revelation, an 'unveiling' of the truth. They are also called nitya, 'eternal', signifying that they do not derive from this world of time and change, but are reflections of the eternal. The Vedas are apaurusey, without human authorship, they are expressions of the eternal word.3 The Upanishads come at the end of the Vedic period (500BCE) and form the basis of the Hindu texts called the Vedanta the end (anta) of the Vedas. The word 'Upanishad' means "sitting down with" and indicates that these collections of writings are to be used to transmit from teacher to student truths that transcend any particular time, place, political or social situation. Hinduism, the religion of the Upanishads, links humanity to the ancient timeless wisdom revealed in the songs and poems of the Vedas. It says in the Bhagavad Gita "I am born in every age to protect the good, to destroy evil, and to reestablish the law.4 Similarly, other religions acknowledge that their core precepts are timeless, rather than new and unrelated to any other source than themselves: 5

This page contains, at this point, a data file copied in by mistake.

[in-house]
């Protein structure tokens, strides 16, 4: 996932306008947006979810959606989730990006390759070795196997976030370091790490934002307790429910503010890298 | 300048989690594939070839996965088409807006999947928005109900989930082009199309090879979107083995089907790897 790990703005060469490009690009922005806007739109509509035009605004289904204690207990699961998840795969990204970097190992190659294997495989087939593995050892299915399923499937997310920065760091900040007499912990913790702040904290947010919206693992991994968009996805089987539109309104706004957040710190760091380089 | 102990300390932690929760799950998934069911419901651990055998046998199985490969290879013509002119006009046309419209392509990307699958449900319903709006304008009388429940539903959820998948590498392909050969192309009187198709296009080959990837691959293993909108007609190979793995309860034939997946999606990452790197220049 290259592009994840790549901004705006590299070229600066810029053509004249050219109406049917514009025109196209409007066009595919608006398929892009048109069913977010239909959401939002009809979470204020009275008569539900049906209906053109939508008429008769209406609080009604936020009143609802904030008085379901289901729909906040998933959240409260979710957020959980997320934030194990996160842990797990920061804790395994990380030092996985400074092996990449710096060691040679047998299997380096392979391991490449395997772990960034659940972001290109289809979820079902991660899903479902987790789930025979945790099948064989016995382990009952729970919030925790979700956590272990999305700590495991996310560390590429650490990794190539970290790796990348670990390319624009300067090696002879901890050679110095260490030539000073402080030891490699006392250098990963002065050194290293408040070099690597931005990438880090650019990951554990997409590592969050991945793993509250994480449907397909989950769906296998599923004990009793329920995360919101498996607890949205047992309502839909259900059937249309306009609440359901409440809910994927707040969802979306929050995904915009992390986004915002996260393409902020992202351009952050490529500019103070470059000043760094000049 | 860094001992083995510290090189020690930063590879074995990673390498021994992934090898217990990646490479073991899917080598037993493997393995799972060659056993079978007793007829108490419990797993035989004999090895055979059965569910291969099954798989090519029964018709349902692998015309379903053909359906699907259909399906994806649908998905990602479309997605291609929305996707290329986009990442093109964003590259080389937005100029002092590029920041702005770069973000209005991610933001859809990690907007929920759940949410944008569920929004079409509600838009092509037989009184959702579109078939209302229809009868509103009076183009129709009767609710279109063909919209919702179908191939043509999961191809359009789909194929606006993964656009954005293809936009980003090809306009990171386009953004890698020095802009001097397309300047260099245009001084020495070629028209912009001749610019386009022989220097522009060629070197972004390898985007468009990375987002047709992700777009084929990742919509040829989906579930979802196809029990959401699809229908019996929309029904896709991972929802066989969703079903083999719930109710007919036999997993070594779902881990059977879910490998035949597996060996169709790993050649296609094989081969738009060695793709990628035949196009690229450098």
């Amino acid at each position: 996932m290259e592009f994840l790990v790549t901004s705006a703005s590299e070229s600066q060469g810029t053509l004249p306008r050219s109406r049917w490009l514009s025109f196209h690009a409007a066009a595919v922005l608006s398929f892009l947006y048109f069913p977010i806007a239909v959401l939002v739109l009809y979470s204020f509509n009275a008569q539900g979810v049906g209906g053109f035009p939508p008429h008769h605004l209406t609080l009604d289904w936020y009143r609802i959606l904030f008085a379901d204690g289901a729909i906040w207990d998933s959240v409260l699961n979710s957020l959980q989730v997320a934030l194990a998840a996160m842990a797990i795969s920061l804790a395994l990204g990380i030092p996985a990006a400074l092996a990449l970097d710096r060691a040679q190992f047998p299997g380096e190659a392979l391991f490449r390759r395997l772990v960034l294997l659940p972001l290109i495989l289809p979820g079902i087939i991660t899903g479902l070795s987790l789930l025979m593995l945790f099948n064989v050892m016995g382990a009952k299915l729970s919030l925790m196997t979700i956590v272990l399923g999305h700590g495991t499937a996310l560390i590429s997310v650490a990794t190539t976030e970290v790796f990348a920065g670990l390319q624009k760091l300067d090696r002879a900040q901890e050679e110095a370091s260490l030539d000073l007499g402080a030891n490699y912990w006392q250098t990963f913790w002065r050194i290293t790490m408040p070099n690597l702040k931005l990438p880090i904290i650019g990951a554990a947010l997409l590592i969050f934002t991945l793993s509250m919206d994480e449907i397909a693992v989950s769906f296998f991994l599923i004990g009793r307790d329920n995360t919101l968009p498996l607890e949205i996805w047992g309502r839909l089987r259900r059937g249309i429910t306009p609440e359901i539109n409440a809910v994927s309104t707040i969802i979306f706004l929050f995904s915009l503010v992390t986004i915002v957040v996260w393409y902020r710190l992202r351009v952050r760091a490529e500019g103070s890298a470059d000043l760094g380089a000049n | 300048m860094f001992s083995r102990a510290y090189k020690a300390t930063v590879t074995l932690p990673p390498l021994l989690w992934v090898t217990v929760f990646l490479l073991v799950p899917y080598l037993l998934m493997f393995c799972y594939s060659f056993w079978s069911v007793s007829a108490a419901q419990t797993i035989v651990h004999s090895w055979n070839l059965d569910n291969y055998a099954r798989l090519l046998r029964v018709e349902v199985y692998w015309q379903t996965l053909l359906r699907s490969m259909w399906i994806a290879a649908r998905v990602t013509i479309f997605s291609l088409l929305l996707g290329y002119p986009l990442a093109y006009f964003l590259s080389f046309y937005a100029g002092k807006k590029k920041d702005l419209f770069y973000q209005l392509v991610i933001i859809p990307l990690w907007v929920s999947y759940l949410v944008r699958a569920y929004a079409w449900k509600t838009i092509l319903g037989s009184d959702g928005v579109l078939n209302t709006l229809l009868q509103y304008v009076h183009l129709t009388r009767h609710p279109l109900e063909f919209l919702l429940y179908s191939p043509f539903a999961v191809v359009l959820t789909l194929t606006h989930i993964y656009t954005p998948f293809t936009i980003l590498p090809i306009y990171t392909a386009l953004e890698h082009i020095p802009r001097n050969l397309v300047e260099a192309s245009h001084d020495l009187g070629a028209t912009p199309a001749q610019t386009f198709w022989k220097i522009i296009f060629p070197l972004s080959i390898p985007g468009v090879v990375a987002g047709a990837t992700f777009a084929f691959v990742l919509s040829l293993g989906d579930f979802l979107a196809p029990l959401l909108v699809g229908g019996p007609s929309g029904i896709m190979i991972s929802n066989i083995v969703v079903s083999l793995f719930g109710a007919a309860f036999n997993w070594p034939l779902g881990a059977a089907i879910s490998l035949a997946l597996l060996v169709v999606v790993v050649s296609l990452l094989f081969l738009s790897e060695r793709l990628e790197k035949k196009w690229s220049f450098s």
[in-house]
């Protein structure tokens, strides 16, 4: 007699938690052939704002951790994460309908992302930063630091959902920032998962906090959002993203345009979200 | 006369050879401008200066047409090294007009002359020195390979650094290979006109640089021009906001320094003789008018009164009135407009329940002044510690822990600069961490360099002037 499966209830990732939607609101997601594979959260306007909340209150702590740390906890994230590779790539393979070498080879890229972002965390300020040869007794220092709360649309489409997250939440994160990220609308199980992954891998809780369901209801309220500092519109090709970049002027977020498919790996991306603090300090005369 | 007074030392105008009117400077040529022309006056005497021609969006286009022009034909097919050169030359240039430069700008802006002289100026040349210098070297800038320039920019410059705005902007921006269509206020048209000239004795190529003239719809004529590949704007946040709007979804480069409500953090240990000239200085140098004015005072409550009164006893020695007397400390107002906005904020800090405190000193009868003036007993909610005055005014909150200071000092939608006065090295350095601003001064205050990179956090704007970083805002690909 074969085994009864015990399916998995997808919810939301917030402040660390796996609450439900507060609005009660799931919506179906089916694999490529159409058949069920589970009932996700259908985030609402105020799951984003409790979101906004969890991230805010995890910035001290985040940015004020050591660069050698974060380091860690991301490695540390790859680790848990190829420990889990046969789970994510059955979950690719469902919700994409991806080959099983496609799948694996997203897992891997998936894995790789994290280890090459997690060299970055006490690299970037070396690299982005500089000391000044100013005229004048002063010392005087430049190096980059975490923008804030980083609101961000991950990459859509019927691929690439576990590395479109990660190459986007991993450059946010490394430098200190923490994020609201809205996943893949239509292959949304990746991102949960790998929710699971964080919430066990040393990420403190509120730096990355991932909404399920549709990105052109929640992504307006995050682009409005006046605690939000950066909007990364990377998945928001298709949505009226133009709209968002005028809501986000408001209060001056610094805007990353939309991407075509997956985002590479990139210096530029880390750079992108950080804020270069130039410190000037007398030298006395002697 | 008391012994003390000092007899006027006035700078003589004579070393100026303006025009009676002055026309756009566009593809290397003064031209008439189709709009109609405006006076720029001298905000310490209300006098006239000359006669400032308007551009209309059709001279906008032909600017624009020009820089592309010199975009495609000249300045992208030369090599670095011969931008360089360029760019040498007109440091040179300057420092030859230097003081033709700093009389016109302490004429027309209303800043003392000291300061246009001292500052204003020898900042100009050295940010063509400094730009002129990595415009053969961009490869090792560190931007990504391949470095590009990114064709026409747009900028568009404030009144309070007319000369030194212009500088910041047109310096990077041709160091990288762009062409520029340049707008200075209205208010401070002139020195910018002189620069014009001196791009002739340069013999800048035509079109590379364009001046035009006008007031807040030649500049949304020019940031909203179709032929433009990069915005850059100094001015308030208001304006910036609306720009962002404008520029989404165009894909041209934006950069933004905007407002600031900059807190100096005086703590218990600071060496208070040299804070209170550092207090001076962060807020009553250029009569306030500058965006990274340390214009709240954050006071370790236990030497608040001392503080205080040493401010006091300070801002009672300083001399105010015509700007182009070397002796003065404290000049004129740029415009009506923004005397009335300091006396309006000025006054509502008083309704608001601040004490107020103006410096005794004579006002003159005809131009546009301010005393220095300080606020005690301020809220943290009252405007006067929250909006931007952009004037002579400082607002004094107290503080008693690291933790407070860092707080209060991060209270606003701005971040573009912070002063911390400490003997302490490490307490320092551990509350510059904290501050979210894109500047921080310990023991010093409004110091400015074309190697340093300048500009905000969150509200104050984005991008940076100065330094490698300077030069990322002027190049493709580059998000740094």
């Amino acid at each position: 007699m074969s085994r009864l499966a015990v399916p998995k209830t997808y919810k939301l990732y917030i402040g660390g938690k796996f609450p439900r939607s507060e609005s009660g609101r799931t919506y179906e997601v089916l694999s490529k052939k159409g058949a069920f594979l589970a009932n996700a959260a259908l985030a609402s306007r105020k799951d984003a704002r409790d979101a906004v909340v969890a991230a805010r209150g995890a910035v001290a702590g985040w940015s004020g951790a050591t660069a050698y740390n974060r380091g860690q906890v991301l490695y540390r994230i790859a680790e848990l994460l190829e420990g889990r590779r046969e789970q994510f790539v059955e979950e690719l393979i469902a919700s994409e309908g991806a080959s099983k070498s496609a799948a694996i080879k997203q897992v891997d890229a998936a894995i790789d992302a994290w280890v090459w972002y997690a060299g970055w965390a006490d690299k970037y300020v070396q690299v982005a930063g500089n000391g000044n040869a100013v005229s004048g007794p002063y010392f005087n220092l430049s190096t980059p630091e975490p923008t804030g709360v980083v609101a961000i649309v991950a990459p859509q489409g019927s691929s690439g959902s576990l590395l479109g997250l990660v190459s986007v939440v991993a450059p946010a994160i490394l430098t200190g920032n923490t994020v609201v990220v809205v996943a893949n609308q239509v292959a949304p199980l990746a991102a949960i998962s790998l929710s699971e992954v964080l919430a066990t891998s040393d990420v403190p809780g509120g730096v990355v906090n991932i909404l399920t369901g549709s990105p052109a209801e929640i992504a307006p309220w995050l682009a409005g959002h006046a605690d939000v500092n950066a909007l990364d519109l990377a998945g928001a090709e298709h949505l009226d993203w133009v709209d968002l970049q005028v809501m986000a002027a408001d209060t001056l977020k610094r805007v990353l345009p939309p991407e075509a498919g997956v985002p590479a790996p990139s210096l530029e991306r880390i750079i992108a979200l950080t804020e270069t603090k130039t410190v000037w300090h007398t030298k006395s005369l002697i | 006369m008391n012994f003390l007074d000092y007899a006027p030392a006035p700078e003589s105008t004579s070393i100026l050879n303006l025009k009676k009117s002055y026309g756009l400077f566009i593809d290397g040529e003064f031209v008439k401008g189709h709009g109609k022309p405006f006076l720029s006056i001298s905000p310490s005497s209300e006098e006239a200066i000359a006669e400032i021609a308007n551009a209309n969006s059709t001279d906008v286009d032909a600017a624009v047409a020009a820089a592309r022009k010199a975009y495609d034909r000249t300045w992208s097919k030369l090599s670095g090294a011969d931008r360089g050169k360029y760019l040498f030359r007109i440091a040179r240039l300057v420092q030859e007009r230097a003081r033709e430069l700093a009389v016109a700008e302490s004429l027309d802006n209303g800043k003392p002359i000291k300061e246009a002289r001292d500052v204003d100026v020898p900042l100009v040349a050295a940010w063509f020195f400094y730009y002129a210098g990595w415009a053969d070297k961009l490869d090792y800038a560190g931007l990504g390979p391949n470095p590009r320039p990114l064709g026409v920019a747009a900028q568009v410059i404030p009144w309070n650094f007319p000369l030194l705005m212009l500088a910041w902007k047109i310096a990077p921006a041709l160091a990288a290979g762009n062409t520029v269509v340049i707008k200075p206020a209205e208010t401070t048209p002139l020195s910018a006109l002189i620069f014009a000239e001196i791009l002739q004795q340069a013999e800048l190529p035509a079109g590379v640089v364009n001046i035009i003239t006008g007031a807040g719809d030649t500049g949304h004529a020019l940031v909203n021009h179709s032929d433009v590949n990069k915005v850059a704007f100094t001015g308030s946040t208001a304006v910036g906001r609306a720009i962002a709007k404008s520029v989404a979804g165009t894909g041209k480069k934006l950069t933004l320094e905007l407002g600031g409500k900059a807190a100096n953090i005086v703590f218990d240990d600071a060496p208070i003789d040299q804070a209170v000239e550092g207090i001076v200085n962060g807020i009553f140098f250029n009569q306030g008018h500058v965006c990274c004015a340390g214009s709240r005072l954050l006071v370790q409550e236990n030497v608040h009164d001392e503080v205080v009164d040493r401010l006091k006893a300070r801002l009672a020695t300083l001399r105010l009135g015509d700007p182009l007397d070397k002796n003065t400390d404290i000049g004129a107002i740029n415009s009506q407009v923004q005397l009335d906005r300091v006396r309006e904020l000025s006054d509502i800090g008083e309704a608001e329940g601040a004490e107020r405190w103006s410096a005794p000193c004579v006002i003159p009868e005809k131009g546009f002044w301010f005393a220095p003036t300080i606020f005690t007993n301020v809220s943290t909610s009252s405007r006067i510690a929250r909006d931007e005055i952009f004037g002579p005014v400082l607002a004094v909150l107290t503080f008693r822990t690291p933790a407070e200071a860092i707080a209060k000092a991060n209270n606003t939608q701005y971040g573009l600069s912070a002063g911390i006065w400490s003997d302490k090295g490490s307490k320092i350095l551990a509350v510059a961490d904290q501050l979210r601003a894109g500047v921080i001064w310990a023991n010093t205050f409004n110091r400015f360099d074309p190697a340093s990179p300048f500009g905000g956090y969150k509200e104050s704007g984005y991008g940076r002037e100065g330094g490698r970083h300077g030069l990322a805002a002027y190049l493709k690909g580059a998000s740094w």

Buddhism: All Buddhas of the ten parts of the universe enter the one road of Nirvana. Where does that road begin? (Zen Buddhist koan) Confucianism: The Master said, "I have transmitted what was taught to me without making up anything of my own. I have been faithful to and loved the ancient ones." (Analects of Confucius, 7.1) Judaism: And Moses said unto God, "Behold, when I come unto the children of Israel, and shall say unto them, The God of your fathers hath sent me unto you; and they shall say to me, What is his name? What shall I say unto them?" And God said unto Moses, "I AM THAT I AM;" and he said, "Thus shalt thou say unto the children of Israel, 'I AM hath sent me unto you.'" (Exodus 3: 13-14)